Christianity is not a genre – it’s a way of life. Equally, worship is not a genre. It too is a way of life, a condition of the heart. With every decision we make, we can either glorify or deny God, and which one of these we do is usually dependent on the motive or heart behind it. It is possible to stand in a church building and lead worship, without actually worshipping God. Equally, it is possible to do very ordinary things (e.g. wash dishes) in a manner that brings glory to God.

So, back to the original question: why don’t I write Christian music? Firstly, because (as discussed above) there is no such thing. But for the sake of this discussion, let’s assume that the question is, “Why don’t you write music that overtly praises Jesus?” The main answer is that I don’t believe that’s what God wants me to do right now (that’s not to say that I don’t praise Jesus with my heart and with my very life). “Worship Music” is exclusively for Christians, and is not really something that non-believers can participate in. Whilst I know that not everyone will love what I do, or be able to relate to my songs, I don’t want to deliberately exclude anyone. I have no problem with those who do choose to write music exclusively for the purpose of edifying the church, but I don’t believe it’s what God wants me to do at this point in my life. If that changes, you can bet the content of my songs will change too. At present, the desire of my heart is to relate spiritual truths to believers and non-believers alike – to encourage those who already believe, and to bring a message of hope to those who don’t. I honestly feel like I don’t have much to do with most of the songs I write – they’re gifts, over which I am given stewardship. As such, I have no desire to strive to write anything other than what I feel compelled to write.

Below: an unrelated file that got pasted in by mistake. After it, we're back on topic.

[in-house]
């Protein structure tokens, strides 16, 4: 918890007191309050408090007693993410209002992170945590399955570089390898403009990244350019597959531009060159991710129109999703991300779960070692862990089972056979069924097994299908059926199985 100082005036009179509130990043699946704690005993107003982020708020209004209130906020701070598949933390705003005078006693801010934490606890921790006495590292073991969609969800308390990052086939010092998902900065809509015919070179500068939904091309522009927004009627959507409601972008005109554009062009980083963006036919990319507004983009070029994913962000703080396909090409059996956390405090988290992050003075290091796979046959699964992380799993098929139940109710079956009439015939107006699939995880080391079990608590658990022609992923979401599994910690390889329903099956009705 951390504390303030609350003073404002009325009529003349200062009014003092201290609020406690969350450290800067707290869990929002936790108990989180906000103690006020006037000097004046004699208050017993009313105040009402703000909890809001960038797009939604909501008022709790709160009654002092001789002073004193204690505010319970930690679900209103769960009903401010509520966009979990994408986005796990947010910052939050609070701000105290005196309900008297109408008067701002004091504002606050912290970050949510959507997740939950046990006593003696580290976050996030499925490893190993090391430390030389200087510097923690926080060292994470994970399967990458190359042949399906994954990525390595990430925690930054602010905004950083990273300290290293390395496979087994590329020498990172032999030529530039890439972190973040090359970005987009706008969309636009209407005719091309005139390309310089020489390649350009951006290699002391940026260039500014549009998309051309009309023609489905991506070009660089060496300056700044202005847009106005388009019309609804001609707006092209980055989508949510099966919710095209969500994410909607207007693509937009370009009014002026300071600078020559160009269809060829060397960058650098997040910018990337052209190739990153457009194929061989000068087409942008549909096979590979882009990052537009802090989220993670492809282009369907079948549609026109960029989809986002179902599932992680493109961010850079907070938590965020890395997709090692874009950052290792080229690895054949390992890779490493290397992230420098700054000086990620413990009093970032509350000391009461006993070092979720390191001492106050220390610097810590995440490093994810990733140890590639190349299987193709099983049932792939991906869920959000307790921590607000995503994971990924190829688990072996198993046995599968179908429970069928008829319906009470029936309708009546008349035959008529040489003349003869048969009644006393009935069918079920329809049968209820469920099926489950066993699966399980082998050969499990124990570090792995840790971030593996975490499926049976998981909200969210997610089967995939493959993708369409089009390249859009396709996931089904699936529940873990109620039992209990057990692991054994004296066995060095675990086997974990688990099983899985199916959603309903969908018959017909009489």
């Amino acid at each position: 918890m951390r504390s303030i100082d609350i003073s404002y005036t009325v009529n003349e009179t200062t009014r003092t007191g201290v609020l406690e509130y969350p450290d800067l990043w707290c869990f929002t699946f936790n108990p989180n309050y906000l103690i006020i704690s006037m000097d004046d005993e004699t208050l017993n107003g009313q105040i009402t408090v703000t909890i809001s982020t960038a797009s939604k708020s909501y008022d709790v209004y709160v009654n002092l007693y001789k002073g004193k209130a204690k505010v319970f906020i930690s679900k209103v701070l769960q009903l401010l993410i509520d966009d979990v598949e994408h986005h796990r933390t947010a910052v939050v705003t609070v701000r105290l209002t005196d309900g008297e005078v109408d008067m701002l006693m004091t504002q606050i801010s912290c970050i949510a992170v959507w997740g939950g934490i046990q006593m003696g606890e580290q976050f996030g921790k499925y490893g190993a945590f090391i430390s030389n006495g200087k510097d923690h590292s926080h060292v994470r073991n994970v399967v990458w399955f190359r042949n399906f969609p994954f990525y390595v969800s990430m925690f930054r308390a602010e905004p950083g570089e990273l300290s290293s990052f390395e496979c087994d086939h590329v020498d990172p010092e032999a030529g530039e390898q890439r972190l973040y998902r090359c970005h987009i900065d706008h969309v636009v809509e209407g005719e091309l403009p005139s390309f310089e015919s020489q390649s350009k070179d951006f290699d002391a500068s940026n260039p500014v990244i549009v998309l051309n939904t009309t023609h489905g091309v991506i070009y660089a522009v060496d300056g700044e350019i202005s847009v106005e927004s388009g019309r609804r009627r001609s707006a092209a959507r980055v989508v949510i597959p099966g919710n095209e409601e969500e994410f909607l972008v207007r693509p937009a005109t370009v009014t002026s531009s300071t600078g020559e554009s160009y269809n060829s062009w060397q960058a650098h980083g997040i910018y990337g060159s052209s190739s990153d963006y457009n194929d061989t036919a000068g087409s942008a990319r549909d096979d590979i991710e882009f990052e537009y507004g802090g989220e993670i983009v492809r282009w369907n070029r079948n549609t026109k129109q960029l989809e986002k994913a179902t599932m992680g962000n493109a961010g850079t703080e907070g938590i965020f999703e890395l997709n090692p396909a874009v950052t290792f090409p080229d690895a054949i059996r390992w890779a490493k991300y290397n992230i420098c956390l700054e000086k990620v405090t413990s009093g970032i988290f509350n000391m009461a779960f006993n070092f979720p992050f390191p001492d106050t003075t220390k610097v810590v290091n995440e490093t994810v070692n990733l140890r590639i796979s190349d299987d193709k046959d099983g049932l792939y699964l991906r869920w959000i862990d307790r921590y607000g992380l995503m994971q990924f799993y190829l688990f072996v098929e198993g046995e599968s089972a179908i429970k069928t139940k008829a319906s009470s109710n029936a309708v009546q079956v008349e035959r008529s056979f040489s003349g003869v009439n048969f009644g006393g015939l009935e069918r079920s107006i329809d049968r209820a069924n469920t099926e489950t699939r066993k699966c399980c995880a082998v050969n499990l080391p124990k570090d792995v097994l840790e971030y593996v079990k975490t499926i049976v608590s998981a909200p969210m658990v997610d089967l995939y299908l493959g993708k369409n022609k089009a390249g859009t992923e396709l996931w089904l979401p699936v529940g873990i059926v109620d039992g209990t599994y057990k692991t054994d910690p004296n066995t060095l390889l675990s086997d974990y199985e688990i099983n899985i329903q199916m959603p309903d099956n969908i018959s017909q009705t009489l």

I hope this makes sense, and clears up some confusion for those who have been wondering why on earth a Christian would write anything other than “Worship Music”. If you have any questions, or have had direct experience with this particular issue, I’d love to hear from you in the comments.

Peace and love,


Photo courtesy of Warren Fleming

Five Ways To Get Inspired

It is common for songwriters to be asked where they find inspiration. Many aspiring songwriters become discouraged as they wonder how a 23-year-old Paul McCartney can write a song like Yesterday practically in his sleep (true story), whilst they struggle to scrape together a simple verse or melody.

One of the most important things I’ve learned about songwriting is to not wait for inspiration to come and hit me over the head. I actively seek it out. If you want to be inspired, you need to look for inspiration in the often mundane occurrences of day-to-day life. Choose to view everything as potential songwriting material.